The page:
dcsimg HIPAA Guidance and Request for Comments: Securing Protected Health Information and Breach Notification

Legal Alert

HIPAA Guidance and Request for Comments: Securing Protected Health Information and Breach Notification

May 7, 2009

The American Recovery and Reinvestment Act of 2009 (ARRA) provides significant changes to the privacy and security rules under the Health Insurance Portability and Accountability Act of 1996 (HIPAA) through incorporation of the Health Information Technology for Economic and Clinical Health Act (HITECH). The changes to HIPAA impact both covered entities and business associates. Among these changes, covered entities and business associates are now required to provide notification if unsecured protected health information (PHI) has been breached.

Related Guidance and Request for Comments Issued

As required under HITECH, on April 17, 2009, the Department of Health and Human Services (HHS) issued guidance regarding the proper methods for securing PHI. Also contained in the guidance is a request for information on: (1) the introduced methods for securing PHI, and (2) the breach notification process. Comments must be submitted on or before May 21, 2009.

Securing Protected Health Information

The guidance defines secured PHI as PHI that is “unusable, unreadable, or indecipherable to unauthorized individuals.” A breach involving secured PHI will not trigger the HITECH Act’s notification requirements. However, the covered entity may still be required to take steps under the HIPAA privacy and security rules to correct or mitigate circumstances surrounding the breach of secured PHI. The two methods for rendering PHI as unusable, unreadable, or indecipherable to unauthorized individuals – “Encryption” and “Destruction” – are described in further detail below.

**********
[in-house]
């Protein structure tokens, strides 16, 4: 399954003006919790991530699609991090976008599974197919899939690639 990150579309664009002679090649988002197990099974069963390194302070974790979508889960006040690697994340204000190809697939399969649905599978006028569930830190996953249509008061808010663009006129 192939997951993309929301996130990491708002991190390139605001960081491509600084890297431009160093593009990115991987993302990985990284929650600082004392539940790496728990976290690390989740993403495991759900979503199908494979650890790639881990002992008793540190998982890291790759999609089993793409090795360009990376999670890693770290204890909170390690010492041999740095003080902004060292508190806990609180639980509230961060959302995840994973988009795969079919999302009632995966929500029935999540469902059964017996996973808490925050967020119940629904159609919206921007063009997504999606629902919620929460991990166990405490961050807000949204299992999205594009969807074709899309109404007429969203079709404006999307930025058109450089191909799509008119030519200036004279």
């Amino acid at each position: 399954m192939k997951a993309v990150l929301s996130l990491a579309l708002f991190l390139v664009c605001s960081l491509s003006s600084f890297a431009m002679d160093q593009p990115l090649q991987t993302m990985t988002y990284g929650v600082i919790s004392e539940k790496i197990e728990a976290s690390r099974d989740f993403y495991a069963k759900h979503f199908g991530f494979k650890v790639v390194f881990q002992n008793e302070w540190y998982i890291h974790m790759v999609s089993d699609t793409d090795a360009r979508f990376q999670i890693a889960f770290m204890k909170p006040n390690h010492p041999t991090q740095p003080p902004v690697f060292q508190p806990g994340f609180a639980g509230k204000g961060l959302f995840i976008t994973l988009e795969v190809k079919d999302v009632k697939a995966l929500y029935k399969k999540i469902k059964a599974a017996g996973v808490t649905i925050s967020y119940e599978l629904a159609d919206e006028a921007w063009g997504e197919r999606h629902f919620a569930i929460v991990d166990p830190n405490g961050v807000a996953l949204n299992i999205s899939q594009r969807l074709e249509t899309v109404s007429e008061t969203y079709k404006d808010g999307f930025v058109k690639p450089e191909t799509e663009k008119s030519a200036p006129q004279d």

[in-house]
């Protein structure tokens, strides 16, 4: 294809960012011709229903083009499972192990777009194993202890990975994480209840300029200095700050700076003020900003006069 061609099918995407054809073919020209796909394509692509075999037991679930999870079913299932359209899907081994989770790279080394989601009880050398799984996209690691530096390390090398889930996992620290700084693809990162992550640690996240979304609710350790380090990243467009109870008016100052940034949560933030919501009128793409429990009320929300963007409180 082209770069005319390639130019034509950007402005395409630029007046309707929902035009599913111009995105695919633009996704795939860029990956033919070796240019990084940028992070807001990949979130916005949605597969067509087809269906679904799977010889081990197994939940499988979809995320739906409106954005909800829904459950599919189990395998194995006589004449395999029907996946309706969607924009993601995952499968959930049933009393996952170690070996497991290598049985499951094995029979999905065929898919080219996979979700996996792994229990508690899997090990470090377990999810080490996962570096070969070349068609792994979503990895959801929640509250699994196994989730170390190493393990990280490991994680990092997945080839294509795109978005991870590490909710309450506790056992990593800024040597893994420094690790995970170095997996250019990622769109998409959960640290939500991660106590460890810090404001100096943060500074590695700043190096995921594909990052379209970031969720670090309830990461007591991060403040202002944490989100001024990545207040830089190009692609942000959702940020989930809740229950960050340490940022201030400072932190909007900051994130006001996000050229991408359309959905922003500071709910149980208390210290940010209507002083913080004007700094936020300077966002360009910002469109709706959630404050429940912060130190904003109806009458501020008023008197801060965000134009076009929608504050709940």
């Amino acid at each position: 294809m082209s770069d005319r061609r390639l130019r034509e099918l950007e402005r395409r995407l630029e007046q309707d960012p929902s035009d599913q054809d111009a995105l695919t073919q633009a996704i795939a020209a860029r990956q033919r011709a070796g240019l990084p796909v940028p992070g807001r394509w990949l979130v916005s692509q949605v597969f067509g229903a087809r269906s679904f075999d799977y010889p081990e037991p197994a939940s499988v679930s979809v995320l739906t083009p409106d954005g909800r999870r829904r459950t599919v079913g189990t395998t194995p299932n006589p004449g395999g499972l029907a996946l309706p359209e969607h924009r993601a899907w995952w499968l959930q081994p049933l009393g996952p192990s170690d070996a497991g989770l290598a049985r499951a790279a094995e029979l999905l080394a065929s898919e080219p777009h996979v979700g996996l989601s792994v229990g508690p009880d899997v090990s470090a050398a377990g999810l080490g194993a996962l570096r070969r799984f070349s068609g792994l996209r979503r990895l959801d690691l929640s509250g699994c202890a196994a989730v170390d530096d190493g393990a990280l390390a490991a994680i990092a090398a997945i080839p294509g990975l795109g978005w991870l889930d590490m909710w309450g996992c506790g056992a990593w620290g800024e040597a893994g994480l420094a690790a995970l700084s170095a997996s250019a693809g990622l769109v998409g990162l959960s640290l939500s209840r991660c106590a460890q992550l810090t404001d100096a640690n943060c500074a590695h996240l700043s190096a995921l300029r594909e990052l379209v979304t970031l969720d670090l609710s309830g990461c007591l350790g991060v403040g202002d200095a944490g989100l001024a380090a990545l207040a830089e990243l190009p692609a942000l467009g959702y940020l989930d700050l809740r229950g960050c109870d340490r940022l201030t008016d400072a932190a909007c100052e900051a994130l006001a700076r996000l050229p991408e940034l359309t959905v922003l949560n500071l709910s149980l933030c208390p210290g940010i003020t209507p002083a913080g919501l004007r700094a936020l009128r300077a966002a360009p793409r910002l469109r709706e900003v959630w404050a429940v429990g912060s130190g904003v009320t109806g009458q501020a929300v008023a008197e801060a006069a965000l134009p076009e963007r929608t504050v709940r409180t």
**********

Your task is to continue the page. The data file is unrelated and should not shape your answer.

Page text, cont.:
Encryption

To be secured PHI, electronic PHI must be encrypted as specified in the HIPAA Security Rule by “the use of an algorithmic process to transform data into a form in which there is a low probability of assigning meaning without use of a confidential process or key.” Further, the confidential process must not be breached (for example, the key must not be accessible to unauthorized users). The encryption process used must also comply with federal guidelines, and covered entities and business associates should be prepared to update methodologies as further guidance is issued.

Destruction

The media on which PHI is stored must be so thoroughly destroyed that it may not be reconstructed. Paper, film or other hard copies must be shredded or rendered unreadable. Any electronic media must be cleared, purged or destroyed consistent again with federal guidelines in such a manner that data cannot be retrieved.

Further details regarding federally approved encryption and destruction guidelines can be found at the NIST website.

Breach Notification